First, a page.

ANZ opened the Kangaroo market for foreign corporates, was instrumental in getting Australian corporates to issue at home rather than abroad and arranged deals for corporates and financial institutions alike. It also led trades in all asset classes, including securitisations, local banks’ senior unsecured and covered bonds plus the SSA Kangaroo market. Much of the bank’s success is attributable to its ability to identify and respond to trends early. The bank was on top of two such themes that were certain to benefit the Australian market: increased global appetite for Australian assets, and a desire to invest in new names, away from European Union financials and SSAs. “The environment has been very supportive of credit markets with the primary one very active across every asset class, all of which are expected to hit record levels in 2012,” said Paul White, global head of syndicate at ANZ. ANZ took full advantage of the upturn in activity in local and Kangaroo markets, following their near closures in the latter half of 2011, and was the dominant arranger with a commanding league table lead in Australian dollar-denominated bonds, including Kangaroos, ABS and RMBS. ANZ lead managed 70 transactions worth more than A$12.3bn (US$12.8bn) for a 16.3% market share over the period under review, almost five percentage points above its closest rival, and no mean feat in a highly competitive market. The bank was notably active in the Kangaroo market and was instrumental in opening the market for foreign corporates. ANZ secured a plum position on BP’s debut A$500m five-year Kangaroo on August 29, the first corporate Kangaroo bond since 2006. Almost as if to prove it had opened the market, ANZ returned less than a month later as a co-lead on state-owned Korea Gas’s A$300m three-year Kangaroo, priced at 4.50%. In fact, ANZ was unquestionably the go-to Australian dollar arranger for Korean companies. After a five-year absence, Korean financial institutions came to the market in force with Industrial Bank of Korea, Korea Finance Corp, Export-Import Bank of Korea and Shinhan Bank all issuing Kangaroos. ANZ was a lead on all of them. The bank’s success in bringing foreign corporate issuers to the Australian market also had domestic implications. After BP’s successful deal, several top Australian issuers decided again to raise funds in their home market after a long reliance on overseas funding. BHP Billiton and Telstra were among the most notable of these. On October 9, Sydney-headquartered global mining giant BHP Billiton raised A$1bn in its first Australian dollar-denominated bond since 2001, via arrangers ANZ and CBA. The five-year bond marked Australia’s biggest single issue outside the banking sector. It priced 5bp inside guidance at 90bp over ASW, after the A1/A+/A+ issuer attracted an order book in excess of A$2bn. Likewise, Telstra, which had previously favoured the euro market, returned home on November 8 with a A$750m five-year print. All of Australia’s four major banks were arrangers. ANZ proved its credentials in the SSA market as a joint bookrunner on Kangaroos for an impressive array of clients, including KfW, EIB, the World Bank, Asian Development Bank, IFC, FMS, NIB and Export Development Canada. ANZ was also lead on nine securitisations in the period under review (second only to NAB) for A$1.605.2bn. The pick of the bunch was Bank of Queensland’s ABS transaction in May, which included a rare sterling tranche. The enlarged A$700m 2012-1E Reds EHP Trust securitisation of auto loans was the first Australian-dollar ABS transaction of the year. To see the digital version of this report, please click here.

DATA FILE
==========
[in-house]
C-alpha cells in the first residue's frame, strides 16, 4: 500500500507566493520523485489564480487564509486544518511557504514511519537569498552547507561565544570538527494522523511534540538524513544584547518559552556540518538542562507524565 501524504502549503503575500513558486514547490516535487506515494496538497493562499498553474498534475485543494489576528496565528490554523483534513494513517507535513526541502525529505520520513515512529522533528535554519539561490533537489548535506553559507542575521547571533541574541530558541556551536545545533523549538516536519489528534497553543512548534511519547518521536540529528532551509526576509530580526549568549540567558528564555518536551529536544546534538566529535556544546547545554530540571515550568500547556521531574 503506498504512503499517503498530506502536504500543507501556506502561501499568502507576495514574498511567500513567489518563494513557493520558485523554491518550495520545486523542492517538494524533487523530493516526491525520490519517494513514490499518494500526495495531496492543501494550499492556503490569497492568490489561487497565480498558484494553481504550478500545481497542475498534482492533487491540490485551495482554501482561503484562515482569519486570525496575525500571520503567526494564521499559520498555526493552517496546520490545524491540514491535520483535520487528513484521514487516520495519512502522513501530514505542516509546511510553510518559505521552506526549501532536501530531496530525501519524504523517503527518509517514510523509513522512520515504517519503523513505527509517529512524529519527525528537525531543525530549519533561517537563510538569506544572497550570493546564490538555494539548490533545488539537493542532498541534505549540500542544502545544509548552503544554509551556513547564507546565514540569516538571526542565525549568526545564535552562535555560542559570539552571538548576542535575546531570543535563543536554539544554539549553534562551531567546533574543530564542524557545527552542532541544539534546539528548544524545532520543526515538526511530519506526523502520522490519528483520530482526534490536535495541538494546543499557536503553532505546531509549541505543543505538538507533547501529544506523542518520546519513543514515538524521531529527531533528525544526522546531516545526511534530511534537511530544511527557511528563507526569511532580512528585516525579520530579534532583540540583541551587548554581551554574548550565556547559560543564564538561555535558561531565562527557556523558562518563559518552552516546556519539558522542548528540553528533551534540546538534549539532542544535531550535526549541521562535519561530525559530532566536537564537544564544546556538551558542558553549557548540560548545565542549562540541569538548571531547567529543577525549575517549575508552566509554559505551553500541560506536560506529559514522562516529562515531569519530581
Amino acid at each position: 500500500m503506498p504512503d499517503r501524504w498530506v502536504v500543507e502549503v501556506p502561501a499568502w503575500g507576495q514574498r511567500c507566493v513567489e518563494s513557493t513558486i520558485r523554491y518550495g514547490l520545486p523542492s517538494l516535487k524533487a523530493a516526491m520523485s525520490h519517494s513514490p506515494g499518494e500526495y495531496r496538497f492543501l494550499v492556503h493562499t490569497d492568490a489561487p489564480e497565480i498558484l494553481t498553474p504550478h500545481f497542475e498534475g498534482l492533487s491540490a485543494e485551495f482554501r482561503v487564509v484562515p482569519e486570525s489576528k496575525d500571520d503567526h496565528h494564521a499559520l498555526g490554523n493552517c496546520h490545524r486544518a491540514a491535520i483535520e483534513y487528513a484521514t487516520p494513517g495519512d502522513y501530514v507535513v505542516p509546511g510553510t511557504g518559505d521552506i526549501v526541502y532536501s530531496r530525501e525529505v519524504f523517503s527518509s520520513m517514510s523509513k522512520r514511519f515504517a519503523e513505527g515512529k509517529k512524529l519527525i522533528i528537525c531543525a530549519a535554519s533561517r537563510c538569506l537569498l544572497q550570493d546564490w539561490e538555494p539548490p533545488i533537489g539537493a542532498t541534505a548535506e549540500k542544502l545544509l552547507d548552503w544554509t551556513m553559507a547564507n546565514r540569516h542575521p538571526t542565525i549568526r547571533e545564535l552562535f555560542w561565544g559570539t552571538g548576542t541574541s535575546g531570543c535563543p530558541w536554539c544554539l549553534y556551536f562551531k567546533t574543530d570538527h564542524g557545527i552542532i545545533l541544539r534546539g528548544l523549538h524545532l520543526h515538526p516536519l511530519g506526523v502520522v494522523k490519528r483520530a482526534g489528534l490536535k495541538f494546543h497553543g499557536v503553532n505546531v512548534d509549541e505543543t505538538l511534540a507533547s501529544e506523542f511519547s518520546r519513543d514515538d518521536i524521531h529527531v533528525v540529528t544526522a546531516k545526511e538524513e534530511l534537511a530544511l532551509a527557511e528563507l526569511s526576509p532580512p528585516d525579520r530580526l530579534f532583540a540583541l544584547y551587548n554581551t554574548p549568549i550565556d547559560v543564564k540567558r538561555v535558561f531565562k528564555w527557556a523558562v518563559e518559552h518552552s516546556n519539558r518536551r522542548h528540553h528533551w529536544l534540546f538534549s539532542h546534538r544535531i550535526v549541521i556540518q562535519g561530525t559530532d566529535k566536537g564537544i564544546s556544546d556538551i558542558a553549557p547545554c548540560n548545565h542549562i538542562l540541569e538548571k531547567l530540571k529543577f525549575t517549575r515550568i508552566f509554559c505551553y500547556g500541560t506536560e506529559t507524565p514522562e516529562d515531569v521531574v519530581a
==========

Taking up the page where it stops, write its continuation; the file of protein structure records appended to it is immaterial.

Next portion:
Alibaba Group had big plans for the year under review. On the slate were a take-private of Alibaba.com, a buyback of Yahoo-owned shares and, what ultimately made it all possible, about US$8bn in debt and equity financing. It was a menacing to-do list that looked almost impossible in the face of mercurial funding markets. In executing the plan, the e-commerce giant exemplified everything successful fundraisers had to be during the year – determined, open-minded and creative. Alibaba executives were able to see opportunity where others could not. That sort of thinking epitomised the against-the-grain ethos that had been the hallmark of Alibaba and its founder, Chinese ecommerce pioneer Jack Ma, since the company’s inception in 1999. Here was an asset-light Chinese internet company looking to raise billions of dollars in loans, while the markets were moving away from bank loans and from Chinese risk. Banks were lending less because tougher regulations had increased their cost of capital, forcing them to be highly selective when it comes to lending money. Discerning lenders had little reason to buck up for an internet company that made most of its money in capital-restricted China – under almost any regulatory conditions, let alone these ones. And there was more to it. Alibaba had interests in California, Hong Kong and the PRC, each with conflicting timetables, regulations and outlooks. The company had to get them all to agree to a plan that, in any event, market conditions and new ideas forced them to change regularly. The European credit crisis in the background only made investors and banks more sensitive to risk. Yet, by the middle of September, Alibaba had raised US$4bn in loans and US$3.9bn in privately placed convertible preference and ordinary shares. Alibaba.com was privatised, Yahoo had halved its stake and put in writing its plans to exit completely once Alibaba Group went public. The Hangzhou-based company’s experience in the public and private capital markets came in handy. Alibaba made its initial foray into Asia’s public markets with the HK$11.5bn (US$1.5bn) Hong Kong listing of business-to-business unit Alibaba.com in 2007. It was the largest technology IPO to price in the city, a superlative that Ma’s successes in the competitive international private equity market foreshadowed years earlier. In August 2005, it coined the private-market deal with Yahoo that, along with the IPO, would ultimately be the subject of its 2012 funding scheme. Yahoo got a stake of roughly 40% in Alibaba Group in exchange for the California-based search engine’s China business and US$1bn in cash.Bigger plans In 2011–12, as the world’s capital markets became more unstable, Alibaba’s plans got bigger. In early December, the company, with the help of Rothschild, its adviser, went to the bank market for a US$4bn loan to buy back part of Yahoo’s 40% stake. It would be the first sizable syndicated loan for a Chinese technology company. The loan, however, turned out to be a mere rough draft of its ultimate 2012 funding plans. As its corporate plans changed, its financing needs did, too. In early February, the company named six banks for a US$3bn financing of Yahoo shares, including a US$2bn bridge and a US$1bn term loan. It scaled down its US$4bn target, in part, to get banks more comfortable with its businesses. “Internet companies are not something they’re used to lending to,” said Alibaba Group CFO Joseph Tsai. It was also in February, when the terms of the Yahoo loan were still in flux, that the company came forward with plans to privatise Alibaba.com. The company offered shareholders HK$13.50 a share, matching the IPO price to the cent. The Hang Seng was down 27% since the dot-com went public, and shareholders were being offered a 55.3% premium to the 10-day average. “We provide our shareholders a chance to realise their investment now at an attractive cash premium rather than waiting indefinitely during this period of transition,” Ma said